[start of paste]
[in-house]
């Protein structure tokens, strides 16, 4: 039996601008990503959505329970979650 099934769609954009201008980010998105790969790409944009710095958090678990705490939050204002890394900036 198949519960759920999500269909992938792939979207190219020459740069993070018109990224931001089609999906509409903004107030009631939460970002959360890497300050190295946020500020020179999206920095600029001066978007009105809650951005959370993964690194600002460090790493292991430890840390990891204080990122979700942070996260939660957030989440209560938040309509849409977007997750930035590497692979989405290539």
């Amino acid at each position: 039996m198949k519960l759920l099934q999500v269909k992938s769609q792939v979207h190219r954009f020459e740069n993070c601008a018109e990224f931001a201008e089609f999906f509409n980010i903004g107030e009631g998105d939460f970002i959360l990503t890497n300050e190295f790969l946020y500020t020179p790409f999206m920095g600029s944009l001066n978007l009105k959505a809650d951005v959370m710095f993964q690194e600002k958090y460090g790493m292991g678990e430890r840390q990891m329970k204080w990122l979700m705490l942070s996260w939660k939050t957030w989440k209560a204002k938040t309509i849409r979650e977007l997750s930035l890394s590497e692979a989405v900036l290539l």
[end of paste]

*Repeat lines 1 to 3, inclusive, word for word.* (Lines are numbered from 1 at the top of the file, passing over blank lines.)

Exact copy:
[in-house]
């Protein structure tokens, strides 16, 4: 039996601008990503959505329970979650 099934769609954009201008980010998105790969790409944009710095958090678990705490939050204002890394900036 198949519960759920999500269909992938792939979207190219020459740069993070018109990224931001089609999906509409903004107030009631939460970002959360890497300050190295946020500020020179999206920095600029001066978007009105809650951005959370993964690194600002460090790493292991430890840390990891204080990122979700942070996260939660957030989440209560938040309509849409977007997750930035590497692979989405290539």
């Amino acid at each position: 039996m198949k519960l759920l099934q999500v269909k992938s769609q792939v979207h190219r954009f020459e740069n993070c601008a018109e990224f931001a201008e089609f999906f509409n980010i903004g107030e009631g998105d939460f970002i959360l990503t890497n300050e190295f790969l946020y500020t020179p790409f999206m920095g600029s944009l001066n978007l009105k959505a809650d951005v959370m710095f993964q690194e600002k958090y460090g790493m292991g678990e430890r840390q990891m329970k204080w990122l979700m705490l942070s996260w939660k939050t957030w989440k209560a204002k938040t309509i849409r979650e977007l997750s930035l890394s590497e692979a989405v900036l290539l």